About The Artist
As a boy I once spent a summer night in the deep woods. It was a moonless night, quite dark in the forest, and an odd green glow in the near distance drew my eyes. No flashlight, stumbling through the dark over stumps, logs, and stones, scraped and poked by invisible branches, almost completely unable to see, I pushed on toward the light. Finally, in a clearing, I found a glowing tree stump, at least 6 feet tall, burning fluorescent green top to bottom, like something from a movie. Amazed, I walked around and around the mysterious glowing tower, hesitant to break its spell. Finally I could not resist. At first, cautious but curious, I gently touched the fire – the roughness and the cool peculiar surface of light without heat, my hands and arms becoming ghostly shadows of motion as I moved them above it. For a long time I stood quietly, communing with this strange green obelisk, transfixed by the light, exploring the stark difference between the coolness of my shadow touch and the cold brightness scorching my vision. It seemed like a kind of violation, but I could not resist pulling a big piece off of the tree to carry back to my sleeping bag. Later, resting my banged up elbows and knees at long last, stars from the deep night sky barely peeking through the shadowy branches of darkened trees above me, the strange sounds of night animals surrounding me, I lay in my bed staring, hypnotized by the unchanging stillness of the cold and bottomless green fire I held in my hands that could burn my eyes with its brightness but could not light my way. At last I put the fire under my head rest, checking on it occasionally, impatient and curious to see my treasure by day. When I awoke sometime after daybreak, excitedly I immediately reached beneath my pillow, and out into the bright morning sunlight I pulled a chunk of rotten old wood.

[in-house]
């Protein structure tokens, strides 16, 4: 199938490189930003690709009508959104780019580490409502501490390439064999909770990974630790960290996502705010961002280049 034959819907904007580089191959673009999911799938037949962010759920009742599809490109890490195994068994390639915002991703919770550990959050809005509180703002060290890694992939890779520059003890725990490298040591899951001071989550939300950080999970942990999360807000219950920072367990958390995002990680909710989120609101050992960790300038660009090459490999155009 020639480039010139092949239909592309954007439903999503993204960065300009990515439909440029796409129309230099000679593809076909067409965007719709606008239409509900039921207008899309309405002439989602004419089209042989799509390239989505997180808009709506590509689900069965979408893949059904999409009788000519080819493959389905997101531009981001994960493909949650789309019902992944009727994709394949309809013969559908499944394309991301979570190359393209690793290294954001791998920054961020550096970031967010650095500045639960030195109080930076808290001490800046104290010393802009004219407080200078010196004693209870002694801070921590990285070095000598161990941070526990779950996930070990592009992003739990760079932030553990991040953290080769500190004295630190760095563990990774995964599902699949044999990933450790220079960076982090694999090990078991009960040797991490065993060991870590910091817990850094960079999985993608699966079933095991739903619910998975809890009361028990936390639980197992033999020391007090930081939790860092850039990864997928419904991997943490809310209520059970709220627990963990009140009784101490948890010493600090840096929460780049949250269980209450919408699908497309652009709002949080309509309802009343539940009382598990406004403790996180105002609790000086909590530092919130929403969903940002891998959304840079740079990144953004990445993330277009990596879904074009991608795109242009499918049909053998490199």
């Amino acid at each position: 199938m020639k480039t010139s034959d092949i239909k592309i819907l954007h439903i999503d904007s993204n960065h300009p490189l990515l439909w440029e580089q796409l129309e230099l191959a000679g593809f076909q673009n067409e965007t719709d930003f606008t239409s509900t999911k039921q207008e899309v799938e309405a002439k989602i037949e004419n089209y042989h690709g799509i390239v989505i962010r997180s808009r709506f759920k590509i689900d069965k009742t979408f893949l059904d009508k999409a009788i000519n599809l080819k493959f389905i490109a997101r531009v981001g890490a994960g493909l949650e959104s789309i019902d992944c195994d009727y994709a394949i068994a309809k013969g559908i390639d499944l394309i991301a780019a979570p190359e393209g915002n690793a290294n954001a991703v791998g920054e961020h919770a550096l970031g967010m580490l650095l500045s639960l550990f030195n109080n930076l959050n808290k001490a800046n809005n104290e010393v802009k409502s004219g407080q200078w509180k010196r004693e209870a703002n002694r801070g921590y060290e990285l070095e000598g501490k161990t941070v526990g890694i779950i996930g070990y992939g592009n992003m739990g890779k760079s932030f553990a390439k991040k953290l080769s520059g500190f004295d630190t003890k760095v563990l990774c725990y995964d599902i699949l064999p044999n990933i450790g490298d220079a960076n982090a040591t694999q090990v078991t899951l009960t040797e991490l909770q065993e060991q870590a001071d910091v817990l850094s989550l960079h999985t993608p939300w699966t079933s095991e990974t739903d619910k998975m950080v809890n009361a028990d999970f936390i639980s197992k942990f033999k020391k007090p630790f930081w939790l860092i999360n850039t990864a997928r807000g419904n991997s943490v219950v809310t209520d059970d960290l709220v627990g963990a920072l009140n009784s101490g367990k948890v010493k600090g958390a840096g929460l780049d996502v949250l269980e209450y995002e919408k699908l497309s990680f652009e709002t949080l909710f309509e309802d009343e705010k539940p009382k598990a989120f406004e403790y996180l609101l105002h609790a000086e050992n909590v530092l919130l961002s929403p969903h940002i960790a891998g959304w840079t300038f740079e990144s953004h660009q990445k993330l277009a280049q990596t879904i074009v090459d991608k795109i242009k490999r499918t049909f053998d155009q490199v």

Dramatic gestural dialog and the dynamic interplay of brilliant colors on a large scale best characterize the work of painter Mark Olson. An MFA graduate from California College of the Arts in San Francisco, Olson’s work with acrylic paint and soft pastel on both canvas and wood panels has been featured in homes, businesses and galleries in the United States as well as Europe. “Color has its own set of visual rules and expectations,” Olson says, ” the best part about painting is exploring ways to take those rules apart or just plain break them.”